“Calls into question: who the real domestic terrorists are here?” said Rooks. “I didn’t know anything about this until late last night. Me and my husband looked it over. It was pretty shocking to see that much information on a file about multiple parents… I wouldn’t even know where to begin because I’m still processing it. I get it, with people who are running for school boards now, but this is completely different. This is parents and their kids, background information, very personal stuff that is all shared on the file. What was he planning on doing with it? What purpose does this serve, to go after parents who are concerned for their kids?”

After the Greenburgs were confronted about the dossier, reports show that someone changed accessibility from public to private. SUSD confirmed in an email to parents on Wednesday that Mark was behind the dossier. They also assured parents that their privacy would be protected.

The dossier does have one other direct tie to Jann-Michael: a PDF download of an email sent to Jann-Michael’s SUSD email account through Outlook, a web app often used by professionals and organizations for email and file storage. The PDF download identified Jann-Michael as the original source – all of the emails and links are clickable, which occurs when an email is downloaded as a PDF from Outlook. The bottom of the PDF also shows the source as this link,, which is an SUSD professional email account.

Legal experts say that the dossier may be a violation of Arizona’s Parents Bill of Rights. In a statement, lawyer Alexander Kolodin explained that even Jann-Michael’s tacit consent of certain personal items in the dossier such as those obtained through Mark’s bodycam video would pose a violation.

These allegations are deeply troubling, especially as concerns the photography of a minor child without parental consent and the taking down of license plate numbers of parents who Mr. Greenberg supposedly perceived as political opponents. Mr. Greenberg is an elected member of the school board. If such a photograph was taken with his express or tacit consent, he would potentially be liable for violations of Arizona’s Parents’ Bill of Rights, which recognizes a parent’s “fundamental” right to consent before the government makes a video or voice recording of the minor child. In addition, it has been reported that Mr. Greenberg’s father undertook these acts while he kept his face hidden under a helmet and was wearing motorcycle gear. Both Arizona and the federal government have laws prohibiting both intimidation generally and voter intimidation in particular such as ARS Titles 13 and 16, the Ku Klux Klan Act of 1871, the Civil Rights Act of 1957, and the Voting Rights Act of 1965. If these allegations are true, Mr. Greenberg and his father might be liable for violating one or more of these laws – though it is difficult to say from the limited facts that have been reported and they must, of course, be presumed innocent unless and until proven guilty.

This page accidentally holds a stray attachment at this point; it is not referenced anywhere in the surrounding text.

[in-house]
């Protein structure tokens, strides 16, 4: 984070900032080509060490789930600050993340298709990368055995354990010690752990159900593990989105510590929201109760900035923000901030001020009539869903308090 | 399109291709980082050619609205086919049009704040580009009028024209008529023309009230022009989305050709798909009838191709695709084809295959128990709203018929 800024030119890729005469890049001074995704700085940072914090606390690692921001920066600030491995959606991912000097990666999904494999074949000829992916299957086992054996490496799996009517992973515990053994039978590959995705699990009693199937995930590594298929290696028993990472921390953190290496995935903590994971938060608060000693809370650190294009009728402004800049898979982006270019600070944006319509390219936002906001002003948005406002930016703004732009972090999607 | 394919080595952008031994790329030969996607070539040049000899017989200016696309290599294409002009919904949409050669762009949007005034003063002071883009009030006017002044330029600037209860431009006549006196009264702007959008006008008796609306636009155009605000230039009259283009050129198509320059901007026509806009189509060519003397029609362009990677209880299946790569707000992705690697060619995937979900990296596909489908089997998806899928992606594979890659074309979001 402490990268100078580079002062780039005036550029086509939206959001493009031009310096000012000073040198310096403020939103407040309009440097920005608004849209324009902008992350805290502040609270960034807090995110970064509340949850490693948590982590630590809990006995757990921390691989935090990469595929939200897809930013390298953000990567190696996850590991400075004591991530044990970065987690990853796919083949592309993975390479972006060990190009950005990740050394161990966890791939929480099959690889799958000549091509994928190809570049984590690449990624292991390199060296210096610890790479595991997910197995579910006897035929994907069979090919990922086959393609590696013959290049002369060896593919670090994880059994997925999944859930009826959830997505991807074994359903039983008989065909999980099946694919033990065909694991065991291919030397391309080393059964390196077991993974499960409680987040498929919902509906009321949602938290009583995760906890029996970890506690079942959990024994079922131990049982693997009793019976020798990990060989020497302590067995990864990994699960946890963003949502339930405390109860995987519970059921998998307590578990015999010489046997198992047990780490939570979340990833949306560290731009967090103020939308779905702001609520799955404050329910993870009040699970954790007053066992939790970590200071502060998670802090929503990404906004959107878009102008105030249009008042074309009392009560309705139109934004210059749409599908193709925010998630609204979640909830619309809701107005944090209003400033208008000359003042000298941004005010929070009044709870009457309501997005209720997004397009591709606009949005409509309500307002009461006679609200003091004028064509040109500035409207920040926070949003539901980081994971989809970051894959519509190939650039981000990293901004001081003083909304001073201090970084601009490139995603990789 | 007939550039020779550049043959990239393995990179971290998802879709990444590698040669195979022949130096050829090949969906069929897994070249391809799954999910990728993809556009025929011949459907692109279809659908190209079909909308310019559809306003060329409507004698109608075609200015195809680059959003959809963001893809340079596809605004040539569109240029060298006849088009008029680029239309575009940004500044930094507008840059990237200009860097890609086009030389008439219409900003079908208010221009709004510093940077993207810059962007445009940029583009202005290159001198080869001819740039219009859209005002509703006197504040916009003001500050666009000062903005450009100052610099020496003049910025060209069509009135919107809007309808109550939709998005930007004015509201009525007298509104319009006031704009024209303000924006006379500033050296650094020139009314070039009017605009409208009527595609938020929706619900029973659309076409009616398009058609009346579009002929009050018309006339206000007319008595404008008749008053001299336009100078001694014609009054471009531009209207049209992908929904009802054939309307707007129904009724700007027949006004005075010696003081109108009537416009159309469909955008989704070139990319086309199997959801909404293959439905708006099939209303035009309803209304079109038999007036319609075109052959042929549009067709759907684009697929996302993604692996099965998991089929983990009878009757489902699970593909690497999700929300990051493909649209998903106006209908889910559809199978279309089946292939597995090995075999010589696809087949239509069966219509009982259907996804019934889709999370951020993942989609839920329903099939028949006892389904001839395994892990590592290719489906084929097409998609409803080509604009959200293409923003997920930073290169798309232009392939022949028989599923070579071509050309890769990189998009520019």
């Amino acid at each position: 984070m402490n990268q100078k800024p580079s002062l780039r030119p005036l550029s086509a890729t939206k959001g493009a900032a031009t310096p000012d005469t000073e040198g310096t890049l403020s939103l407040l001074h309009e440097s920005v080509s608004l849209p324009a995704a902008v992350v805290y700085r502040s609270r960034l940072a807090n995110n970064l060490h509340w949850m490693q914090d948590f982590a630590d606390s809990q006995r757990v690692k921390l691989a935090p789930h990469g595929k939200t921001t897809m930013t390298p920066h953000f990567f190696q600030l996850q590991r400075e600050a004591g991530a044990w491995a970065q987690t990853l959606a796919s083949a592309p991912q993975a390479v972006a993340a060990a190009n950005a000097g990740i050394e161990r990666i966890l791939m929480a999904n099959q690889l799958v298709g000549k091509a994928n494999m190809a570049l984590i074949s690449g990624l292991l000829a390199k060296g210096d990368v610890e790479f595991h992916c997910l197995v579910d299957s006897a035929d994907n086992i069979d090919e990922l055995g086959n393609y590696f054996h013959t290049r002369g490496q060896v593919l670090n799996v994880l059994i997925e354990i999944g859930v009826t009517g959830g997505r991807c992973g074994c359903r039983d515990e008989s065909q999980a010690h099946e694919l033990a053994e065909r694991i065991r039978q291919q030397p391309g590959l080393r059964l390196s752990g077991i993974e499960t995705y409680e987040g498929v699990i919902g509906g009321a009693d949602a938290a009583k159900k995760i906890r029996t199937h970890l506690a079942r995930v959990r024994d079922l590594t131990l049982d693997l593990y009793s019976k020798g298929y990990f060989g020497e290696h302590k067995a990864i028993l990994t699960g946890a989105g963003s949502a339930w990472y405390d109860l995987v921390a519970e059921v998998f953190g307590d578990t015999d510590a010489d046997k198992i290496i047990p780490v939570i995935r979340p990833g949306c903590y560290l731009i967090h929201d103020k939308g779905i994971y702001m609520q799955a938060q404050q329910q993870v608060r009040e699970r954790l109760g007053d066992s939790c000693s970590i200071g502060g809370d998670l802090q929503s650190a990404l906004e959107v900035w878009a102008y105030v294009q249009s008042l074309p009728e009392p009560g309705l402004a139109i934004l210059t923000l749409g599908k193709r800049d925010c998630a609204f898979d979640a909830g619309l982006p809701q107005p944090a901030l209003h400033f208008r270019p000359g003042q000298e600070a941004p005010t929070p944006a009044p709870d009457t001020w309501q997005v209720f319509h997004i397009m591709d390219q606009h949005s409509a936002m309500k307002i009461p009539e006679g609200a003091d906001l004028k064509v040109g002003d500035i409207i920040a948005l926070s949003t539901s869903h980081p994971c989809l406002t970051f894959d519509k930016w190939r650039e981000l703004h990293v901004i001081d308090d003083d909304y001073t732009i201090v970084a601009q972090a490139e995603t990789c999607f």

The dossier also included multiple uncategorized bodycam videos recorded by Mark doing various things: eating in a cafe, riding his motorcycle, and even waiting outside a school board meeting. In one video, Mark adjusted his motorcycle gear with his helmet on.

The incognito Mark then walks into a kitchen, where Jann-Michael is seen eating at a table; he looks up at Mark and says “Hi, Dad.” The conversation that follows sounded like Mark and Jann-Michael were talking about legal strategy about a parent.

“We can file a verified complaint,” said Mark. “In other words, like it would start out with her allegation about Frank Graham saying, ‘Of course this isn’t true.’ She messaged Frank Graham.”

“Why not just go solely on the complaint that she filed?” asked Jann-Michael.  

“That’s in her letter,” said Mark. “Way before that are her statements about how she’s, like, doing anything she can do to, like, ruin you.”

Jann-Michael received a law degree from the University of Edinburgh in Scotland. He passed the New York Bar upon returning to the U.S., and assumed a position as Director of Legal Services at an international music licensing firm based in Arizona: Tresona, the company his father chairs.

In one screen recording of a parent advocacy Facebook group, Mark and Jann-Michael were recorded discussing what Mark was doing. Mark explained that he was recording Facebook parent commentary on Jann-Michael’s critics and political opponents.

“I’m making a movie, a screen movie for you,” explained Mark.

Jann-Michael doesn’t question why. That’s consistent with his other responses to Mark’s actions against political opponents. Jann-Michael hasn’t questioned why his father would create the dossier. He’s only categorically denied his involvement.

Corinne Murdock is a reporter for AZ Free News. Follow her latest on Twitter, or email tips to